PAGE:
The homeless have it hard lately, what with all the anti-homeless measures municipalities have implemented to keep them off benches and sculptures and sidewalks. Except in Vancouver, where one charity is building "pop-up" shelters that invite the weary in.
It's a timely show of altruism in a summer of fear and loathing, marked by a London supermarket's recent implementation of "anti-homeless spikes":
As the Guardian pointed out, the spikes were but the most recent—and controversial—manifestations of a grand movement in public architecture that's hostile to transient huddled masses.
The company specializes in accommodation and support services for the homeless in Vancouver. They used designs that feature welcoming slogans on the bench backboard. During the daytime, the benches are places to wait for a bus or sit. At night, they convert into usable shelters where the backboard lifts up to provide shelter.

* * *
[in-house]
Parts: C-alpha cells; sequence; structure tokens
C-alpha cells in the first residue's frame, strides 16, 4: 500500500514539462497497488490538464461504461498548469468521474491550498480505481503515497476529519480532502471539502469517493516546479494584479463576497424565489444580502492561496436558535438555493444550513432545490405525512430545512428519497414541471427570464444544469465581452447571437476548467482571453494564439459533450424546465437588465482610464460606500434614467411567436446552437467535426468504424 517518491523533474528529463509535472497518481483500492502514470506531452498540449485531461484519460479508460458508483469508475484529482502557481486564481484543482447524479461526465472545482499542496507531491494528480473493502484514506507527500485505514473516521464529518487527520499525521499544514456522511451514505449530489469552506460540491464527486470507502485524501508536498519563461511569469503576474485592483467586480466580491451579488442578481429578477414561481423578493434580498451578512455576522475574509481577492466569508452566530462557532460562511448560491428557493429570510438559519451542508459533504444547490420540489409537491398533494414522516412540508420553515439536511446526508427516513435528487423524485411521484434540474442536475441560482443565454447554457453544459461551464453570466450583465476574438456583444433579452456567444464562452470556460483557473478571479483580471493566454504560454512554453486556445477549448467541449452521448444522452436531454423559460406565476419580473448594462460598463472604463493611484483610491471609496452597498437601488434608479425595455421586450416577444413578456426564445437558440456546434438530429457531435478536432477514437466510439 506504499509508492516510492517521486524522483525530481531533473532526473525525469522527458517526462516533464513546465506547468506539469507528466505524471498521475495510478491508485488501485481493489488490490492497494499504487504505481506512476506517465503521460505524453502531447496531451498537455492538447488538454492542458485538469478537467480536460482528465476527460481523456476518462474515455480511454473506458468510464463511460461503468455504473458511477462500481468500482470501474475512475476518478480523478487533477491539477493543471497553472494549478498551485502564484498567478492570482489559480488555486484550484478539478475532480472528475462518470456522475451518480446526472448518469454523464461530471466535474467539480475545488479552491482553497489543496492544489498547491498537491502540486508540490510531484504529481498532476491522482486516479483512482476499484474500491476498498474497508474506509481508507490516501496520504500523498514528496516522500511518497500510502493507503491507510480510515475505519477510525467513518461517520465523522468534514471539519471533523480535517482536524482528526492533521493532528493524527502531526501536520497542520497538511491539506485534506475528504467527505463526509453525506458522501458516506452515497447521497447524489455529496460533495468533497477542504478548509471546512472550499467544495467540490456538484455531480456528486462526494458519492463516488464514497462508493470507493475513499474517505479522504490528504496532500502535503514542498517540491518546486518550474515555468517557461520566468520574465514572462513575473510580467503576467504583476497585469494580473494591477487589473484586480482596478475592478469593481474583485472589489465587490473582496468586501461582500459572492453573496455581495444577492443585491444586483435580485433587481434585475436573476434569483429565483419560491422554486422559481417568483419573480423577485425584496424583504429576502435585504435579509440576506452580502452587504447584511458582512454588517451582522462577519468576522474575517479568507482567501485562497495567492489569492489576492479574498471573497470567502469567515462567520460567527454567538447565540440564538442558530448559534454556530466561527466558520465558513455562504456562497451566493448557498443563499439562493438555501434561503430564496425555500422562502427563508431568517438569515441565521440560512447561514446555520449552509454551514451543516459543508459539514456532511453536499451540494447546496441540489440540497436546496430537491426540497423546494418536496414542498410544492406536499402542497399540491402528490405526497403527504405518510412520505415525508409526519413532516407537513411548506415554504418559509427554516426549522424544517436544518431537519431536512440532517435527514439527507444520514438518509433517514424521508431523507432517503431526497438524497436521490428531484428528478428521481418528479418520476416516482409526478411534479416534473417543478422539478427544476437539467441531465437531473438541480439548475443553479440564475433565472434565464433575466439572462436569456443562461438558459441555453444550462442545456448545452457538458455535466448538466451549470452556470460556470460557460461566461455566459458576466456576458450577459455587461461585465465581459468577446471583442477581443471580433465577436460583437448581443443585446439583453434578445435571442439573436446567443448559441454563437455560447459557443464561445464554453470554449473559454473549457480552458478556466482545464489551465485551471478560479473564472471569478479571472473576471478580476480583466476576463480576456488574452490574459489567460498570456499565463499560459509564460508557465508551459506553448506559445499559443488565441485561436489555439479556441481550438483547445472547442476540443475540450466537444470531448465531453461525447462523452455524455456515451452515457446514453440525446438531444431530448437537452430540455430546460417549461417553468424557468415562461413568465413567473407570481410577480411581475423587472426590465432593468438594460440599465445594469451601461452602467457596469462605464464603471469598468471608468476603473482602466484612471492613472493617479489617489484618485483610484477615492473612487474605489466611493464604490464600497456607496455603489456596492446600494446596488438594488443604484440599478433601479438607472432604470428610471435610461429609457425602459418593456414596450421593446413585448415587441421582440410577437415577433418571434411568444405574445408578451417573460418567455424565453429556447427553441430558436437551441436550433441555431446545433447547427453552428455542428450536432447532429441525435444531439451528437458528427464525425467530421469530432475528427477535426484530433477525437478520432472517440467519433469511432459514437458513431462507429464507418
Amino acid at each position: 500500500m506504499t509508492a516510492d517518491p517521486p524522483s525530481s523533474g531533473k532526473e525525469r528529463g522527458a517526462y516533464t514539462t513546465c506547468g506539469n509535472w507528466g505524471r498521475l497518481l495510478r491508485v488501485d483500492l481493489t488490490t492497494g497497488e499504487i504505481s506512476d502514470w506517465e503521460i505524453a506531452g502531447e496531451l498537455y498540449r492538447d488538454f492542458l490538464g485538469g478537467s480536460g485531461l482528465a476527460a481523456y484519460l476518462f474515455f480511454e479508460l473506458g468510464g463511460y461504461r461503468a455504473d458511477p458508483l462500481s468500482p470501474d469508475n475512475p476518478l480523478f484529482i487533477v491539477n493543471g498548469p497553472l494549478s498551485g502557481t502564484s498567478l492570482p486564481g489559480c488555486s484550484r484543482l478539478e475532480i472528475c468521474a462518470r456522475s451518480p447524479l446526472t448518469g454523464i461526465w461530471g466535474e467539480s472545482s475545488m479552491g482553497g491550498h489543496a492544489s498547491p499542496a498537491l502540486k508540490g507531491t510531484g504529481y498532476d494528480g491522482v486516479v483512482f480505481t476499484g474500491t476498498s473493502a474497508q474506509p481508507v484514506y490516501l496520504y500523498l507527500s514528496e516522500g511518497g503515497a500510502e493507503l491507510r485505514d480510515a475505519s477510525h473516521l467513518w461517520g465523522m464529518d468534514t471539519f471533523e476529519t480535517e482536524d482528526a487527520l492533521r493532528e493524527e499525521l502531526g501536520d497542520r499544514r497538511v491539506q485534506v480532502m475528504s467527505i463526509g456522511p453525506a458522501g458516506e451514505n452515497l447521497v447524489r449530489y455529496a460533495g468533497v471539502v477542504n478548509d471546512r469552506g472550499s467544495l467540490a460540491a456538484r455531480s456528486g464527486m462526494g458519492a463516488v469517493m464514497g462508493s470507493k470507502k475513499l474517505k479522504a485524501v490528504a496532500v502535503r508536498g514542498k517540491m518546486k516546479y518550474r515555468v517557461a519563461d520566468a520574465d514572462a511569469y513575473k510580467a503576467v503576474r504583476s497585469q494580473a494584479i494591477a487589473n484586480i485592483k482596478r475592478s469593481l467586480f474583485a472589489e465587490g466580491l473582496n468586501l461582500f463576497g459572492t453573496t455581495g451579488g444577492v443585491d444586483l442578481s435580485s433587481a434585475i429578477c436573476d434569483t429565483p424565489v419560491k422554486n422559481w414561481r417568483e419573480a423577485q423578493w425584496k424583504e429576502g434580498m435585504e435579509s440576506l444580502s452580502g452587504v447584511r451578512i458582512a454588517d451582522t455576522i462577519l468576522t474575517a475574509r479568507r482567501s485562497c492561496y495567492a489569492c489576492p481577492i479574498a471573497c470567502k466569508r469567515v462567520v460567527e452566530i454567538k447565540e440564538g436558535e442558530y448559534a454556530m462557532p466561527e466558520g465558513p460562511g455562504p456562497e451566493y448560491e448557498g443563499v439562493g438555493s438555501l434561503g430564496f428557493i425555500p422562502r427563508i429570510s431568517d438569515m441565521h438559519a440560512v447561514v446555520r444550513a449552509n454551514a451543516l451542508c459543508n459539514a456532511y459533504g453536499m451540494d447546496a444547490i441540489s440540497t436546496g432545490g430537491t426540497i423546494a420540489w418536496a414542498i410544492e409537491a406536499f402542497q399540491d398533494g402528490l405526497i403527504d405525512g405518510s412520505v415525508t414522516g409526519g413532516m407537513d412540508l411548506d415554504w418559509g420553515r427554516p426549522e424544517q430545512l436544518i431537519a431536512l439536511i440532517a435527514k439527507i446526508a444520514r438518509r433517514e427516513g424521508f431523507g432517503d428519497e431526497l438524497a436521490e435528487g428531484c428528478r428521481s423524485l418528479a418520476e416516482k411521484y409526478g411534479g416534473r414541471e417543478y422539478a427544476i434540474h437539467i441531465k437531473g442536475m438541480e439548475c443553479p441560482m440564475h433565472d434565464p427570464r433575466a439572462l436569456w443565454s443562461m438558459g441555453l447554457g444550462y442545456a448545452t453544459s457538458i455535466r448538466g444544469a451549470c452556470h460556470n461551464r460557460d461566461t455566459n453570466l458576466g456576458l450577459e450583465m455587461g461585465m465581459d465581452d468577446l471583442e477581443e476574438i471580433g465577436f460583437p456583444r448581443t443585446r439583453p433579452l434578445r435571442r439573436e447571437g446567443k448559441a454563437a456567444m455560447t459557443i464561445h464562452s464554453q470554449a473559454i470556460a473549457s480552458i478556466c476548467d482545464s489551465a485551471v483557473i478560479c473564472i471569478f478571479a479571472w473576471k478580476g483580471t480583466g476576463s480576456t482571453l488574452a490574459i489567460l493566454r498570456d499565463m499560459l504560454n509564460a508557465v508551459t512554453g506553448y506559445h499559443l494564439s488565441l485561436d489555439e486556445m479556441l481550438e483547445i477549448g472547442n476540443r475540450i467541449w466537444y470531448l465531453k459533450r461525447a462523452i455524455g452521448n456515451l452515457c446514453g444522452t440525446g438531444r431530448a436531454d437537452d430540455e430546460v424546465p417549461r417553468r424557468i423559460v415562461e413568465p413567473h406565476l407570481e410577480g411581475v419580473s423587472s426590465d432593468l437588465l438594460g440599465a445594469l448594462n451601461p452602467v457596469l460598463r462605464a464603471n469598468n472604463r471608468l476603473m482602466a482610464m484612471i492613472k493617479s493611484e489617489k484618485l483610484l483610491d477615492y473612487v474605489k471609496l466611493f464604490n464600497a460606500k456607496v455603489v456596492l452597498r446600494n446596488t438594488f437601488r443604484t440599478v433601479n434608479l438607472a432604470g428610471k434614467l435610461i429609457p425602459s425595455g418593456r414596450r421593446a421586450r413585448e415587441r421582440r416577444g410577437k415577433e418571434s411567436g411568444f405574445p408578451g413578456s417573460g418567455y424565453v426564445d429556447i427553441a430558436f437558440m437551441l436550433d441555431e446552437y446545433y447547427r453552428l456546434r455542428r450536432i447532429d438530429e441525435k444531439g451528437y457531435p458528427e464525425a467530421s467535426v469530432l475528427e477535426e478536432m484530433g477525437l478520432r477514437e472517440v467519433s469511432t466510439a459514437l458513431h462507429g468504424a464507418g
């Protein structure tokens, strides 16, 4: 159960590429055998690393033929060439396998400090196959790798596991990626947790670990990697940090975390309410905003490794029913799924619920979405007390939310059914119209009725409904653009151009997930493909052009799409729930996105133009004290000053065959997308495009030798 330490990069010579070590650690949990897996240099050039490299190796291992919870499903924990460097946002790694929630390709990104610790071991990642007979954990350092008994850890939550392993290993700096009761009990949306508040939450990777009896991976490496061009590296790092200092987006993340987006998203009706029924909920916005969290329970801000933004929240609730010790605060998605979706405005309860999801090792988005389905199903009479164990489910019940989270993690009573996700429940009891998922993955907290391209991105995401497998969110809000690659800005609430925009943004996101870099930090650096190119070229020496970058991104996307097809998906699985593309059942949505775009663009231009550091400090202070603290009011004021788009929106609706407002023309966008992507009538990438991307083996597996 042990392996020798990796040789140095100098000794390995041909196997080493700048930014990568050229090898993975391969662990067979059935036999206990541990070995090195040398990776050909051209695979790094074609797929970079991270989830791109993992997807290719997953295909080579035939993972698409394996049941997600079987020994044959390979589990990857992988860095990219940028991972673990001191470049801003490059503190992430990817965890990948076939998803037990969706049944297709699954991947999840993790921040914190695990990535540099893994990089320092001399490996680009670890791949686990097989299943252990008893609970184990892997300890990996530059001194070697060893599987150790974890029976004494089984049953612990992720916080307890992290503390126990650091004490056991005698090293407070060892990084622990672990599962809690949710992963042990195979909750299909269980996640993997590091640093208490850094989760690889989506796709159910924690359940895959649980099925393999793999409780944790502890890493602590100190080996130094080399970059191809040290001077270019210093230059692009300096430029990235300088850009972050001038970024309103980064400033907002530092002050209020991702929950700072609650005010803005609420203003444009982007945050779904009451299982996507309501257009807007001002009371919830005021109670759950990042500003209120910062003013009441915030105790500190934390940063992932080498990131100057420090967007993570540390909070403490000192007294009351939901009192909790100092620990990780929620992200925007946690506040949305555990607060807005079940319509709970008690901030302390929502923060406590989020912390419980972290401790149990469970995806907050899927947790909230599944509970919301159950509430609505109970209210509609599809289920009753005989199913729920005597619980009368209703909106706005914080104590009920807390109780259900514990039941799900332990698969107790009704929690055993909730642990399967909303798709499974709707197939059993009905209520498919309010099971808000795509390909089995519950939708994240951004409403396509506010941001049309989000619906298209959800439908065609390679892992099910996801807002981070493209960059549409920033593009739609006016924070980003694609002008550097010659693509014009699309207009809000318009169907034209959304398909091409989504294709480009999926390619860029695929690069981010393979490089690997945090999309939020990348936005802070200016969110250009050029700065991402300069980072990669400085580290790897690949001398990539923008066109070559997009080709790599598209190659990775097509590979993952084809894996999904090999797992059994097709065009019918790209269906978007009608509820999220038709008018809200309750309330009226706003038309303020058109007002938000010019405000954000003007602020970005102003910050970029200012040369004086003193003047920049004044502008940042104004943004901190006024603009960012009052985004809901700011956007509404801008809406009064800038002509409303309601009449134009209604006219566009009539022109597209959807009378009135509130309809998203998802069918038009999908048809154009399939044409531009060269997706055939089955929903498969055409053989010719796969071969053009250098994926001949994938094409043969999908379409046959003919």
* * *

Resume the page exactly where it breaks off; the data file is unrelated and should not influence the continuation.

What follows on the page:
The daytime city bench uses UV rays from sunlight, so the bench reads, "This is a bench." Then at night, glow-in-the-dark wording appears, saying, "This is a bedroom," and drives people to the RainCity website.
Leave it to the Canadians to make the rest of us look like uncharitable oafs. This is a country where even the shirtless dudes yelling at politicians on the street are nicer than most Americans.